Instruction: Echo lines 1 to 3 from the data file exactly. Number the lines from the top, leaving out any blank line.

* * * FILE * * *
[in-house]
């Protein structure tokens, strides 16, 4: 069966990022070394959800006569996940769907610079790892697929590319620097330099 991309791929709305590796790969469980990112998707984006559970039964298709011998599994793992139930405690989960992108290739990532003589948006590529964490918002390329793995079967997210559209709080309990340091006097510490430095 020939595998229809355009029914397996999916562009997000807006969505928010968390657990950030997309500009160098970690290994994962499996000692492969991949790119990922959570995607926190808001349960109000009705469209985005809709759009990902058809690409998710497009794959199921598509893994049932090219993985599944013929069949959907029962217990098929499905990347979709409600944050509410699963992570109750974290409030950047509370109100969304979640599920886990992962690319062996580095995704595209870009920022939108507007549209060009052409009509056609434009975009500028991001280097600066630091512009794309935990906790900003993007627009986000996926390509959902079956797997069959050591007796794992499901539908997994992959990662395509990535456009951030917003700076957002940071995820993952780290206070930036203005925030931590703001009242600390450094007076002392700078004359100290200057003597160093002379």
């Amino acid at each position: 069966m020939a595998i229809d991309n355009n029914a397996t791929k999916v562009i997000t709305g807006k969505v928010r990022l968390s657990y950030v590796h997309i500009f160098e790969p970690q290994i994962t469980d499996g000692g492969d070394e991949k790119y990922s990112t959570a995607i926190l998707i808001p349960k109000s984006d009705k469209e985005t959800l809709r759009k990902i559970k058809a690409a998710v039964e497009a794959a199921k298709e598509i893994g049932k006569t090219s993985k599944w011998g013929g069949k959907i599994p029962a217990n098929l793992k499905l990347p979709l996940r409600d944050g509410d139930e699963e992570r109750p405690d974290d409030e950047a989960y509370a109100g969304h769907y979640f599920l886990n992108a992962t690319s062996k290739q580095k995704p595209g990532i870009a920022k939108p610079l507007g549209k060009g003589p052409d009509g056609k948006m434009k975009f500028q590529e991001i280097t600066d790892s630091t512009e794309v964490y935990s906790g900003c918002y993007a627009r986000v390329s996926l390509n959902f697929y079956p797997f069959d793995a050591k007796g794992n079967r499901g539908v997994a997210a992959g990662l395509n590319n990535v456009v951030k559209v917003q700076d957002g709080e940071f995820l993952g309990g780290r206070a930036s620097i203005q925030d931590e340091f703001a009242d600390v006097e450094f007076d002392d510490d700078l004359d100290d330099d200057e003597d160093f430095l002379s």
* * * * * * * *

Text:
[in-house]
């Protein structure tokens, strides 16, 4: 069966990022070394959800006569996940769907610079790892697929590319620097330099 991309791929709305590796790969469980990112998707984006559970039964298709011998599994793992139930405690989960992108290739990532003589948006590529964490918002390329793995079967997210559209709080309990340091006097510490430095 020939595998229809355009029914397996999916562009997000807006969505928010968390657990950030997309500009160098970690290994994962499996000692492969991949790119990922959570995607926190808001349960109000009705469209985005809709759009990902058809690409998710497009794959199921598509893994049932090219993985599944013929069949959907029962217990098929499905990347979709409600944050509410699963992570109750974290409030950047509370109100969304979640599920886990992962690319062996580095995704595209870009920022939108507007549209060009052409009509056609434009975009500028991001280097600066630091512009794309935990906790900003993007627009986000996926390509959902079956797997069959050591007796794992499901539908997994992959990662395509990535456009951030917003700076957002940071995820993952780290206070930036203005925030931590703001009242600390450094007076002392700078004359100290200057003597160093002379």
């Amino acid at each position: 069966m020939a595998i229809d991309n355009n029914a397996t791929k999916v562009i997000t709305g807006k969505v928010r990022l968390s657990y950030v590796h997309i500009f160098e790969p970690q290994i994962t469980d499996g000692g492969d070394e991949k790119y990922s990112t959570a995607i926190l998707i808001p349960k109000s984006d009705k469209e985005t959800l809709r759009k990902i559970k058809a690409a998710v039964e497009a794959a199921k298709e598509i893994g049932k006569t090219s993985k599944w011998g013929g069949k959907i599994p029962a217990n098929l793992k499905l990347p979709l996940r409600d944050g509410d139930e699963e992570r109750p405690d974290d409030e950047a989960y509370a109100g969304h769907y979640f599920l886990n992108a992962t690319s062996k290739q580095k995704p595209g990532i870009a920022k939108p610079l507007g549209k060009g003589p052409d009509g056609k948006m434009k975009f500028q590529e991001i280097t600066d790892s630091t512009e794309v964490y935990s906790g900003c918002y993007a627009r986000v390329s996926l390509n959902f697929y079956p797997f069959d793995a050591k007796g794992n079967r499901g539908v997994a997210a992959g990662l395509n590319n990535v456009v951030k559209v917003q700076d957002g709080e940071f995820l993952g309990g780290r206070a930036s620097i203005q925030d931590e340091f703001a009242d600390v006097e450094f007076d002392d510490d700078l004359d100290d330099d200057e003597d160093f430095l002379s």